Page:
Exploring RVCL-Mutated TREX1 Activities in the Nucleus of Cells

Exploring RVCL-Mutated TREX1 Activities in the Nucleus of Cells: Interplay with Nuclear Envelope (NE) Rupture, DNA Damage & Innate Immune Sensors

The pathology in RVCL is speculated to stem from dysregulation in DNA damage, innate immune activation or cellular senescence. TREX1 mutations in RVCL lead to the generation of a truncated form of TREX1 due to a frameshift (TREX1-fs). While wild-type (WT) TREX1 is normally located at the endoplasmic reticulum, TREX1-fs adopts a pan-cellular localization and is present in the nucleus. TREX1-fs retains DNAse activity, including in vivo, but it is unable to damage DNA in micronuclei. The potential contribution of DNA damage and innate immune activation in the primary nucleus during RVCL is unclear. Overall, the activities of TREX1-fs in the nucleus remain incompletely understood. Here we propose to investigate the nuclear pool of TREX1-fs in new contexts of DNA damage, senescence and innate immune activation.

It is known since its identification that, unlike WT TREX1, TREX1-fs is a pan-cellular protein at steady­ state. However, the impact of TREX1-fs on the nucleus is largely unknown. Recent findings prompt us to pay renewed attention to nuclear TREX1-fs: first, the finding that WT TREX1 mediates DNA damage in the nucleus after NE rupture, and second, the appreciation that cells contain a nuclear pool of cGAS. These recent findings constitute an opportunity to investigate TREX1-fs in yet unexplored contexts. They signify that RVCL could result in part from currently unappreciated effects of TREX1-fs in the nucleus.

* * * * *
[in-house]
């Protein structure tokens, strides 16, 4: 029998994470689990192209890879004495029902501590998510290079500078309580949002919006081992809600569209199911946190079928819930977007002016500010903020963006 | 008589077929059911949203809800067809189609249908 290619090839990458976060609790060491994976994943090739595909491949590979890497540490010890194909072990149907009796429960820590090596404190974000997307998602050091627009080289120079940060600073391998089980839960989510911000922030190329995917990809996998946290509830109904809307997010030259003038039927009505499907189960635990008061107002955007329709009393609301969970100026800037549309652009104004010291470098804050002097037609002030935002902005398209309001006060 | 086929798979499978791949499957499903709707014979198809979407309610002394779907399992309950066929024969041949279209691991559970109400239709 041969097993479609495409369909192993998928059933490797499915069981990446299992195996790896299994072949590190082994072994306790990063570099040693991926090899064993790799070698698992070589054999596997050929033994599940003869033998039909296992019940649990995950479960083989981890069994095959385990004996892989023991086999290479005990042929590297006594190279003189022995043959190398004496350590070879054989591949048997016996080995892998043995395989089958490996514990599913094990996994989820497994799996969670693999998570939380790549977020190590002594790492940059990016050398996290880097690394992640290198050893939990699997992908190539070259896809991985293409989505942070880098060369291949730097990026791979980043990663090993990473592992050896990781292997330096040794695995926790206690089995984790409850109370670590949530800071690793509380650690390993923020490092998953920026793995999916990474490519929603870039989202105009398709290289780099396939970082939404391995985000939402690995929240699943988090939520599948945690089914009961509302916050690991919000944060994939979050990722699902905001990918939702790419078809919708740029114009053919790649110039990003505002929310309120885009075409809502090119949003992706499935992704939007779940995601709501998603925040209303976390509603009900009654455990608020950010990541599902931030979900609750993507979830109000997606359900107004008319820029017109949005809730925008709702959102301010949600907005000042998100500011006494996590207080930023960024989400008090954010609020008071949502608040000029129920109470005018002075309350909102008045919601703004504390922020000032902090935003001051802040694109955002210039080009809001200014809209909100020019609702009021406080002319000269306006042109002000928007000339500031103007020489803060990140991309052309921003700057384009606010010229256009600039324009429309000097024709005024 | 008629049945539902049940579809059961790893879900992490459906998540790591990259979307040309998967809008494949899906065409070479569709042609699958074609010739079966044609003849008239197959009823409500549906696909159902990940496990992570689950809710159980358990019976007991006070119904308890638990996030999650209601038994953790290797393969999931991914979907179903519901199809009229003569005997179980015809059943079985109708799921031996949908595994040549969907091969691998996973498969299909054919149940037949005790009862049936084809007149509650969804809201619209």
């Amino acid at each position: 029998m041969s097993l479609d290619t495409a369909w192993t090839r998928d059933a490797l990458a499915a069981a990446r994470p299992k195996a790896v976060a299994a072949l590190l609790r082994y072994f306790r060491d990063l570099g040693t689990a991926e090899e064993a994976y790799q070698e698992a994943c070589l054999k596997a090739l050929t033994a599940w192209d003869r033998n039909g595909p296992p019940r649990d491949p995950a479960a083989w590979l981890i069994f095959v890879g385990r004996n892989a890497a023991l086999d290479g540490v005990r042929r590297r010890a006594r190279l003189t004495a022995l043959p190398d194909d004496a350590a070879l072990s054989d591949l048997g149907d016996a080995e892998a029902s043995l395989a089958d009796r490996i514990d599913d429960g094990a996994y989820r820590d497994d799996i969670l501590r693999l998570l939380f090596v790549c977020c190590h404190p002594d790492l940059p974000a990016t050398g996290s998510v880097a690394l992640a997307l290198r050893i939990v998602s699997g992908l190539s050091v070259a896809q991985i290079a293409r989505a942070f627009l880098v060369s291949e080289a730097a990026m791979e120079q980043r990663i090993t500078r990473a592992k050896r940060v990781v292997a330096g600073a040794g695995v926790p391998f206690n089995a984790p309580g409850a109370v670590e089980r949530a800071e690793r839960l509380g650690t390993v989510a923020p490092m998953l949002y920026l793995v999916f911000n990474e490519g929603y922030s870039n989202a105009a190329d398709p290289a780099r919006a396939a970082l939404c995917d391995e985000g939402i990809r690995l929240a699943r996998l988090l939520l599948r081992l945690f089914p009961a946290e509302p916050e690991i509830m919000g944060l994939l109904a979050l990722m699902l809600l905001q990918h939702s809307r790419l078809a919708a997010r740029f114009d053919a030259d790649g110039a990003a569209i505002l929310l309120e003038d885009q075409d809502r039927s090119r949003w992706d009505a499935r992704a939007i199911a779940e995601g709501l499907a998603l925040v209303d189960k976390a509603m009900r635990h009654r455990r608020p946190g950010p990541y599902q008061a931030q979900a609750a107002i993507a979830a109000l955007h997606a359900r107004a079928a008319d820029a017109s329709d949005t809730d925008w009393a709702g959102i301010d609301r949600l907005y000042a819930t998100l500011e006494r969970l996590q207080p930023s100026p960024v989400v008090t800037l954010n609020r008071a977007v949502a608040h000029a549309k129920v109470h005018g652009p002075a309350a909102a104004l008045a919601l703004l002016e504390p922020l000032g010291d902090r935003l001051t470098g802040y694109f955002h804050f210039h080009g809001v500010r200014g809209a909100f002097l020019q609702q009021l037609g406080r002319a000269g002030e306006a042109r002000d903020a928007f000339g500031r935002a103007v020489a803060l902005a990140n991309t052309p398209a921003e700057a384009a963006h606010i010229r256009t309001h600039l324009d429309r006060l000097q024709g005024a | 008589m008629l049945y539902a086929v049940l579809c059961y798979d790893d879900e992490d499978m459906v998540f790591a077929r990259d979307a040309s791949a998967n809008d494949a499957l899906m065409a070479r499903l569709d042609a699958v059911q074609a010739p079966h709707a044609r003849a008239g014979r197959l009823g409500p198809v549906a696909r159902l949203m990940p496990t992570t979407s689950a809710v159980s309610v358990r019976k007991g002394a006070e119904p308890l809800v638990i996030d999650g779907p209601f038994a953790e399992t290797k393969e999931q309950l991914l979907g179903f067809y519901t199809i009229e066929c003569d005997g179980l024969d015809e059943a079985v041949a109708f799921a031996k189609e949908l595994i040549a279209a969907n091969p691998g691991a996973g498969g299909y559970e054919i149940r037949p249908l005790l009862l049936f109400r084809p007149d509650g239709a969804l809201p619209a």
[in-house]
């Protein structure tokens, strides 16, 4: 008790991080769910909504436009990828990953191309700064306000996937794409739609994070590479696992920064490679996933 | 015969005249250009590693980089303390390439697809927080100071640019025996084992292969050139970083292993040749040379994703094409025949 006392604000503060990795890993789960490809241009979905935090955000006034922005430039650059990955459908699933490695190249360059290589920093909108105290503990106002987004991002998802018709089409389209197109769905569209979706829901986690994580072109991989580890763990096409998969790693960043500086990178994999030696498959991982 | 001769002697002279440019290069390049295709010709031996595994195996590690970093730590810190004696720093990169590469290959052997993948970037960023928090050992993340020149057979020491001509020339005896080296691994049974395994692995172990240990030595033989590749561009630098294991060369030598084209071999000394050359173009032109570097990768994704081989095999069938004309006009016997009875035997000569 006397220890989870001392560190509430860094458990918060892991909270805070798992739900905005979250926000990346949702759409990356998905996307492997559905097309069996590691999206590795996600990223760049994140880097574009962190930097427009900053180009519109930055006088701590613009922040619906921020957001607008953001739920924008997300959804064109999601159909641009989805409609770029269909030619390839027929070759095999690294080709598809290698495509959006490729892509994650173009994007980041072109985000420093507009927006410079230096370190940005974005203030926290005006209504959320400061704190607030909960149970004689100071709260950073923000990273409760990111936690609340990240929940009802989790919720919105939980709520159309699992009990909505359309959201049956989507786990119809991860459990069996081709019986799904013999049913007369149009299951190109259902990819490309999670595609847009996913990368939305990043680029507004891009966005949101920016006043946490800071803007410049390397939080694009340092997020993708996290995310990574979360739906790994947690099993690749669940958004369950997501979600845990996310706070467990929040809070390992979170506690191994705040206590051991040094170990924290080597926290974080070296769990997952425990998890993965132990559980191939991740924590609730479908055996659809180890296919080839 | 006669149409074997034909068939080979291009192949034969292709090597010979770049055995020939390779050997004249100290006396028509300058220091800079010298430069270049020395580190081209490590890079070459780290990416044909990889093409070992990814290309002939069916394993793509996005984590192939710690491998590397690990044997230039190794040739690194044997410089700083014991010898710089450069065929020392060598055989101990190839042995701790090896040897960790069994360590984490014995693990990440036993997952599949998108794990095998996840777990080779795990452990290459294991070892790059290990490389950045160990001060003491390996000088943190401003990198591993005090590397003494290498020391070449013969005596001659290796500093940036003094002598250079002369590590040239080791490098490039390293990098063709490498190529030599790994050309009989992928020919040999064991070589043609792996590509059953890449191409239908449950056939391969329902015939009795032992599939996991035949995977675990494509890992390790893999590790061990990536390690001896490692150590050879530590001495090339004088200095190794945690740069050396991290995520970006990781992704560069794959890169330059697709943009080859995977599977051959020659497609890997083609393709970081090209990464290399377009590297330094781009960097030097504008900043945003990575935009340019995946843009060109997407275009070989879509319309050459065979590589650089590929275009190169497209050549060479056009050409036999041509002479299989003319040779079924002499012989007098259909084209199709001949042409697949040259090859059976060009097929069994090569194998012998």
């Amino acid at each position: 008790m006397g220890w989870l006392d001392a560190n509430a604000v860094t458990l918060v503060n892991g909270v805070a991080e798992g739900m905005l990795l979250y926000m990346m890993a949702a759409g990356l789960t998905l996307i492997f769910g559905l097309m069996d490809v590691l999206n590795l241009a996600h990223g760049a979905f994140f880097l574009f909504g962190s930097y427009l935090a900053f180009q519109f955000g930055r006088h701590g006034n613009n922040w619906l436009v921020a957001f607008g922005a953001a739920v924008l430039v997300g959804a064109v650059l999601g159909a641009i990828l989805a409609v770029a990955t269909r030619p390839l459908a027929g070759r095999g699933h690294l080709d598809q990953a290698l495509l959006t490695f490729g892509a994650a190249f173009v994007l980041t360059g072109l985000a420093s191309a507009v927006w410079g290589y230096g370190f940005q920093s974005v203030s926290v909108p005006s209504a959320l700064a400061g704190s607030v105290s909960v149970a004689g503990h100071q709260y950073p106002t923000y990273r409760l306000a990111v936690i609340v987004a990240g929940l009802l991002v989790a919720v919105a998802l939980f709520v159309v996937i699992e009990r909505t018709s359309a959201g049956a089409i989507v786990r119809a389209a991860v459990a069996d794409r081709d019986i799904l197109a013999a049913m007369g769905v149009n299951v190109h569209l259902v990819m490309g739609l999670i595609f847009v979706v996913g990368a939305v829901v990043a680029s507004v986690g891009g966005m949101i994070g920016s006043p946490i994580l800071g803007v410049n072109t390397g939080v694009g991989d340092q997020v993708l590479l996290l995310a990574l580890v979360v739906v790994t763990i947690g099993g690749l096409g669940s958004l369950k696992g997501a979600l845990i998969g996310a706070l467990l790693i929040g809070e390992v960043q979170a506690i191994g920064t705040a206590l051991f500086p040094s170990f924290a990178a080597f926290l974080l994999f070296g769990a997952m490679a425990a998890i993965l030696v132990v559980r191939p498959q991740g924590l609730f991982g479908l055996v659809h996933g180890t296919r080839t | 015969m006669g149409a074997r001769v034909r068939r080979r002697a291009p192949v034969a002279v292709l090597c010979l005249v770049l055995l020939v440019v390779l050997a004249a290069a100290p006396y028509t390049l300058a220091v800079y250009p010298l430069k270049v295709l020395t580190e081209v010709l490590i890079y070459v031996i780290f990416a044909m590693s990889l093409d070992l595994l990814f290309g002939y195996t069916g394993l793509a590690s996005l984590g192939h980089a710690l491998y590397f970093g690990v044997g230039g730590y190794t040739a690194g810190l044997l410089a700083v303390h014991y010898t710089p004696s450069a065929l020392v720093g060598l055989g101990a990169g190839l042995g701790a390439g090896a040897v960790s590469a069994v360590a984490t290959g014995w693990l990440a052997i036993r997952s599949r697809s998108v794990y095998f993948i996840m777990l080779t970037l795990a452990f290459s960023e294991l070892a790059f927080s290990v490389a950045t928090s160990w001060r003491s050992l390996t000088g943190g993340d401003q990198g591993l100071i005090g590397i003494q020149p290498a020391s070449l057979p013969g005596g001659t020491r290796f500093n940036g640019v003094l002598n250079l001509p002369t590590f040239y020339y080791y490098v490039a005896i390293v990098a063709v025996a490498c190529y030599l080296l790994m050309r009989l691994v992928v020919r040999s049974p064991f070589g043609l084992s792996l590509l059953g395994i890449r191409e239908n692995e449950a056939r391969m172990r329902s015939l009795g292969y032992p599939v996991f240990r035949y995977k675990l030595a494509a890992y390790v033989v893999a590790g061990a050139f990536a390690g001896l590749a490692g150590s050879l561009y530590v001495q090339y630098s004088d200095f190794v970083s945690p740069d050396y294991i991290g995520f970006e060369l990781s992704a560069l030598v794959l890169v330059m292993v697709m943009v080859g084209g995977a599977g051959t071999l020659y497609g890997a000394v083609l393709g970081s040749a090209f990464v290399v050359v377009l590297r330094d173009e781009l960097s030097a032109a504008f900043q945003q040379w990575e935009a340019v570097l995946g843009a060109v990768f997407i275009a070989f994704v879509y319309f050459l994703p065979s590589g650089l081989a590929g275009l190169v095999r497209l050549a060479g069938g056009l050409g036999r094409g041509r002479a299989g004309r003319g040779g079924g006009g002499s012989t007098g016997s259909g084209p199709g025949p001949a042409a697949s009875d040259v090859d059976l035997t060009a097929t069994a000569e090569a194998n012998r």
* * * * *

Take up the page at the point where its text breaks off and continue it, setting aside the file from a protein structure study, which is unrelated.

By shifting the focus to the nuclear pool of TREX1-fs, our proposal provides an innovative concept. Furthermore, NE rupture can be induced by mechanical forces that are applied through microfabricated devices or through the use of specific modulators, which represent innovative and multi-disciplinary approaches. Finally, our expertise in nuclear cGAS and the wide range of tools that we have developed constitute innovations to study TREX1-fs.

Dr. Nicolas Manel, Ph.D.
Director of Research
Institut Curie

Dr. Nicolas Manel Ph.D. is a virologist with an immunological focus with years of experience in dealing with insidious diseases, such as HIV, and how they stimulate different signaling pathways in various cell types.  Recently, his lab has successfully studied how several viruses with envelope viral particles transmit the second messenger cGAMP to activate immune response in target cells and that dendritic cells protect themselves to cope with the infectious nature of viruses. His lab also revealed that innate immune sensors are active in cells of adaptive immunity and identified mechanisms that limit the intracellular immune response to self DNA. His lab investigates the regulation, function and application of innate immunity with the goal to discover the molecular mechanisms that enable the immune system to distinguish self from non-self inside cells. They study HIV, other viruses and auto-immunity and development of the immune system, now applying their expertise to RVCL research.